To perform effective root-cause diagnostics, companies need to leverage all relevant supply chain data, not just what is in a departmental data mart.
The Issue: Toyota recalls millions of vehicles. The recalls spread beyond the United States to Asia and Europe. Toyota suspends the sale and production of eight popular models. The company faces federal scrutiny.
The impact? Billions of dollars in lost sales and warranty costs, potential loss of entire markets and most importantly, a loss of reputation. For a company that built its reputation on quality and dependability, these recalls amount to existential uncertainty.
Market watchers and industry analysts can argue about what caused this crisis. Was it management's excessive focus on cost cutting? A change in sourcing strategies from dependable suppliers to unfamiliar, new ones? Or was it the desire for a rapid expansion to become the No. 1 automaker in the world? The reality is that the once-revered company is facing the biggest crisis since its inception. While there may be many causes leading to the crises, the deeper underlying issue is the disconnect between the company's strategy and execution which was caused by a dissonance between the performance metrics at the operational level and at the strategic level.
Toyota's story is symptomatic of the issues facing most large enterprises today. Companies with complex, global supply chains have limited visibility across their supply chain, which makes performance monitoring and management difficult. Often, a decision taken by one business unit can have a significant impact on the performance of the entire supply chain and the company overall. The situation is even more challenging because it is usually difficult to get to the root of the problem due to multiple disconnects at department and geographic levels.
Most companies have done a good job of establishing performance metrics at the operational and departmental level. However, they have done so in isolation with a view to improve the performance of individual processes. They continue to struggle with building and maintaining alignment between cross-departmental metrics and mapping those operational metrics to enterprise KPIs. This prevalence of conflicting metrics and KPIs across the supply chain causes sub-optimal and, at times, counterproductive decisions.
The problem is difficult but not unsolvable. Companies can go a long way toward weeding out inefficiencies and improving overall performance across the entire supply chain by focusing on three primary factors:
Measuring What Really Matters
A number of companies get caught in measuring just for the sake of measurement. Performance of each objective can be measured in multiple ways: by time dimension, by cost or by effectiveness. The result is too many meaningless and conflicting metrics that don't directly relate to the end objective.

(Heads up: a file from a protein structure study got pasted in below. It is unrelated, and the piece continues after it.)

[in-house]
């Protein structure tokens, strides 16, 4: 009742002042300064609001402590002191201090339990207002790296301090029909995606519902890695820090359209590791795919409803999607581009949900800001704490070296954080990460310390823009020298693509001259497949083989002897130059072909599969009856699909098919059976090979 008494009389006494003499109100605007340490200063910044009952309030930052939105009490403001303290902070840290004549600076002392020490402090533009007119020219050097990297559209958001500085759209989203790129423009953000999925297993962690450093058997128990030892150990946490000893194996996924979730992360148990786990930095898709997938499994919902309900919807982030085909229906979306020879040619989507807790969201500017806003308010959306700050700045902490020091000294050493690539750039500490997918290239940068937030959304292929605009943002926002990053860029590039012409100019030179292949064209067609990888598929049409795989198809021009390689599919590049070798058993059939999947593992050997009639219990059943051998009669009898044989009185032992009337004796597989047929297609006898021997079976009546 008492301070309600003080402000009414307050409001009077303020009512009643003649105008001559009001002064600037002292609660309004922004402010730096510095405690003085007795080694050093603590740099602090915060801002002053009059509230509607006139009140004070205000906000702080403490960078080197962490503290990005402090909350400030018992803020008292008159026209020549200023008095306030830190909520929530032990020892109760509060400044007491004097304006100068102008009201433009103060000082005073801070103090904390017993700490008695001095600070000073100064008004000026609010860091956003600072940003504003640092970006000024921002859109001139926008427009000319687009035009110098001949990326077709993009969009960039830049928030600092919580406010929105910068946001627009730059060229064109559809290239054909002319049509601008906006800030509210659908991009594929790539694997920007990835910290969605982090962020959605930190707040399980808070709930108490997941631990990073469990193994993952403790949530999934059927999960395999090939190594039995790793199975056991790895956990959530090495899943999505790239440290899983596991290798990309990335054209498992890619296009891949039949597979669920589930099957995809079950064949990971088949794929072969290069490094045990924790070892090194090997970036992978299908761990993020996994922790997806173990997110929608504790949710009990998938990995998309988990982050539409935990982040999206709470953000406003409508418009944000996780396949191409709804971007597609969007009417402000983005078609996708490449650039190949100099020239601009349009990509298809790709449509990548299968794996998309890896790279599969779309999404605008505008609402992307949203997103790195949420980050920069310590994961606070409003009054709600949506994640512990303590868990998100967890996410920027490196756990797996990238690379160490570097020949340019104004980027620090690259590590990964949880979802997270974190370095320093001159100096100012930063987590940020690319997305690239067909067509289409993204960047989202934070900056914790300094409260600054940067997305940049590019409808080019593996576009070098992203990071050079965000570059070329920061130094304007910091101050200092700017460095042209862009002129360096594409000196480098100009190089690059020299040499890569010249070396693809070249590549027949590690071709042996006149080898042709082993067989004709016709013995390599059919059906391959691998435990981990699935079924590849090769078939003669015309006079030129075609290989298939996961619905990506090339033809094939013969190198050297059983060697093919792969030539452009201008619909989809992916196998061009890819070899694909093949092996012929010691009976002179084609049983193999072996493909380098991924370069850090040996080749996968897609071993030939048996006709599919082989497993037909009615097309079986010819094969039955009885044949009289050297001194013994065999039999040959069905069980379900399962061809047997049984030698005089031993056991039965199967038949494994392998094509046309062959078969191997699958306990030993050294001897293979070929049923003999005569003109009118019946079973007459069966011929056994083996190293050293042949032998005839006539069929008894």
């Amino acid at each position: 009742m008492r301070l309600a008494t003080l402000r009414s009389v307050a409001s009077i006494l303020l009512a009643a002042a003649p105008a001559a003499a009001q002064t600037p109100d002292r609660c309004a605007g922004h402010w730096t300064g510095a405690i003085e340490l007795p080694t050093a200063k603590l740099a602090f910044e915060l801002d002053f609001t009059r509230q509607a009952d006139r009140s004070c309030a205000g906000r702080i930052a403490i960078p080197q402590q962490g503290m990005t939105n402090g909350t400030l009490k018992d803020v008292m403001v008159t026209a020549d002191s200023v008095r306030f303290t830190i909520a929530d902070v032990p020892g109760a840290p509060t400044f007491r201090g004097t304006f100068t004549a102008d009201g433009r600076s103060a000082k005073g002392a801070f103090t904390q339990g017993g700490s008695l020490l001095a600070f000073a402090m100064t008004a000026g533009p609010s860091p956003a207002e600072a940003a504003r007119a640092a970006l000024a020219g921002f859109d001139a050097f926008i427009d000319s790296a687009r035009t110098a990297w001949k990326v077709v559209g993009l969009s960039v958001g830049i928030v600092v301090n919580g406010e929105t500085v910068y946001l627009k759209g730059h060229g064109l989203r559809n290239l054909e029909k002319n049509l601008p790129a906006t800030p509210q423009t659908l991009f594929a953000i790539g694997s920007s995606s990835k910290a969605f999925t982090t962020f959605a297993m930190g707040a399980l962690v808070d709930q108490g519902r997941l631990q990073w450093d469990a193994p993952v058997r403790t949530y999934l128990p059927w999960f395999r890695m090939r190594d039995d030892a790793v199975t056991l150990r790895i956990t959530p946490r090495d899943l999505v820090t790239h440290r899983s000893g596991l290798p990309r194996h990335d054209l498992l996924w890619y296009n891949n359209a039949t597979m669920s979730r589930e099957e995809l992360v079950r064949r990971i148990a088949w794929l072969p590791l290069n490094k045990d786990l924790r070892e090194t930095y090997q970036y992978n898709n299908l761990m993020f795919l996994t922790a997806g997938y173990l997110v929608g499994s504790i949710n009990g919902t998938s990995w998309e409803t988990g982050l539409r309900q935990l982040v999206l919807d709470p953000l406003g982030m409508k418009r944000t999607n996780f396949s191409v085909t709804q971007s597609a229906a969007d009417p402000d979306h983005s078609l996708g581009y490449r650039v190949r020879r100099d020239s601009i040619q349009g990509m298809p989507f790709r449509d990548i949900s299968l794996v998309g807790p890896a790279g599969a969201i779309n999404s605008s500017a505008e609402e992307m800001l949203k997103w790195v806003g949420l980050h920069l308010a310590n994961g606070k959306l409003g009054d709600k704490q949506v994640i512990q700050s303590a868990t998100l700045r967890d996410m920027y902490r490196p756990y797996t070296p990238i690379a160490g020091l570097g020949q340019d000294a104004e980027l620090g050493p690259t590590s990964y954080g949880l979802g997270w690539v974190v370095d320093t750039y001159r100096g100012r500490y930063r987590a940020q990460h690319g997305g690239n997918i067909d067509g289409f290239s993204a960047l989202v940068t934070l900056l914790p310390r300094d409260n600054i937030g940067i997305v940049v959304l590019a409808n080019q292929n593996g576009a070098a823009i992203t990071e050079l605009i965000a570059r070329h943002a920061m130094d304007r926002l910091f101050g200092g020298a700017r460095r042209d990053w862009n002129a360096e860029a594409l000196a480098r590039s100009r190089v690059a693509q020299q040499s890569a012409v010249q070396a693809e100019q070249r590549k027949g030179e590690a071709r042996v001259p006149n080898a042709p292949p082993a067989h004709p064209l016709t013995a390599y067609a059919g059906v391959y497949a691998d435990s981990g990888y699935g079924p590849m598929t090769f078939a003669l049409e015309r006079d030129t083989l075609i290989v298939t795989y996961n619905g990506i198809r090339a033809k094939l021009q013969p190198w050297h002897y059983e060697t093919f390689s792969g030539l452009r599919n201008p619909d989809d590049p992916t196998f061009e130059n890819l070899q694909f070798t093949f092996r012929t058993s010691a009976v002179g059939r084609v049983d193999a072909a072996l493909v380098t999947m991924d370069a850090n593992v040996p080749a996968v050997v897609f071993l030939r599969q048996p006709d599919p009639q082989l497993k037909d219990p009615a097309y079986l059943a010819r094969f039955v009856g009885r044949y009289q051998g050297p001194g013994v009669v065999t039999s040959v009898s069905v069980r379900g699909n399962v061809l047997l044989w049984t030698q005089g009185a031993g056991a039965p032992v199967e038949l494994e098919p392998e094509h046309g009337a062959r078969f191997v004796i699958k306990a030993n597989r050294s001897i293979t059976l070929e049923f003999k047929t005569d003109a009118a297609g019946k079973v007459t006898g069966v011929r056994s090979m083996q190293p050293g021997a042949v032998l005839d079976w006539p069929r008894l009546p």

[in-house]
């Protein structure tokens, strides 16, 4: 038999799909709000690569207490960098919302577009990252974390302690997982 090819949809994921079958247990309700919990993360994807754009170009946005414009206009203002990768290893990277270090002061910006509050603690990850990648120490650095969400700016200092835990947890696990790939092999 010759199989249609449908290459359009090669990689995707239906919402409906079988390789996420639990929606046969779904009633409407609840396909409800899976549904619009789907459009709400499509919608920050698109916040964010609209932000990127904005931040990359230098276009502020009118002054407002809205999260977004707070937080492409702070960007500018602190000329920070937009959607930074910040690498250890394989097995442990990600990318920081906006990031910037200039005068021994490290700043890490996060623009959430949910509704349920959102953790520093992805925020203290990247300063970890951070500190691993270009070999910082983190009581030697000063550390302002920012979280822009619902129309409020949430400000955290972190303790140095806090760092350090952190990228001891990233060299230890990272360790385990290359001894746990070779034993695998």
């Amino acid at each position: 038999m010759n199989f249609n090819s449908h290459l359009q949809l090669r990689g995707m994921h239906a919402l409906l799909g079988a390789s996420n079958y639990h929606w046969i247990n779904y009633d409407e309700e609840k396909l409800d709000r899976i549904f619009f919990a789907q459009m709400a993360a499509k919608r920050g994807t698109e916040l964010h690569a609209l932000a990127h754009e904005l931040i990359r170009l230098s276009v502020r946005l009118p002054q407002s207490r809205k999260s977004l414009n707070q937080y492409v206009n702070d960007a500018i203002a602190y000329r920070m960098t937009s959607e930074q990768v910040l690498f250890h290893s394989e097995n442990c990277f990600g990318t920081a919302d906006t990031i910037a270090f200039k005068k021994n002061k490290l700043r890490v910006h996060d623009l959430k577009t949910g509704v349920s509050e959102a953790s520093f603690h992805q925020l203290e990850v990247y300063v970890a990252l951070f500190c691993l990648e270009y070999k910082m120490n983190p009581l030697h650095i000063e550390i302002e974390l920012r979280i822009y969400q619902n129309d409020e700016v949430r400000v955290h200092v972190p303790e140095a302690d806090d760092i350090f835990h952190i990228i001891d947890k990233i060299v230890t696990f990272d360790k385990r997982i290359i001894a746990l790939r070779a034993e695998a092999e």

The key to choosing appropriate metrics lies in understanding which metrics really matter. For example, if the end goal is to improve customer service, a company should focus on order fulfillment rate and fulfillment lead time rather than forecast error.
Aligning operational metrics with strategic enterprise-level KPIs. To ensure overall improvement in supply chain performance, it is important to balance departmental and geographic goals with strategic enterprise-wide goals. However, it is easier said than done.
When it comes to supply chains, most managers aspire to achieve too many objectives simultaneously without accounting for inherent trade-offs. For example, the goal of reducing supply costs may have a negative impact on desired product quality, lead time or the proximity of the supply base. Unless organizations do a good job of aligning these cross -departmental goals and ensuring that operational KPIs map to the enterprise's strategic KPIs, they will continue to measure and reward against conflicting metrics, resulting in inefficiencies and counter-productive decisions, including those that lead to recalls.
Leveraging Supply Chain Data
Companies often ignore the most compelling asset they have: The data residing in supply chain management systems. It's data that has been assiduously collected over the years, but has been historically underleveraged. When managing performance, companies get so caught up in measuring and monitoring KPIs associated with various processes that they forget these KPIs are not the end of the analysis; they are instead a starting point for identifying the root cause of problems so that corrective actions can be taken. And, to perform effective root-cause diagnostics, companies need to leverage all relevant supply chain data, not just what is in a departmental data mart.
The bottom line is that the performance of the entire supply chain can only be improved when organizations take a holistic view of the entire supply chain. With so much data across systems, the only way an organization can make timely, forward-looking decisions is by extracting and sharing meaningful information from the data regardless of where it resides.
Futurist Thornton May captured the essence of this dynamic recently, "This is a new age economy. Going forward, the companies and individuals that will succeed in this new age economy will be the ones that master the art of collecting, organizing, analyzing and acting upon the masses of data available to them."
Ritu Jain is the Industry Marketing Manager, Manufacturing and Supply Chain for SAS, a provider of business analytics software and services. http://www.sas.com
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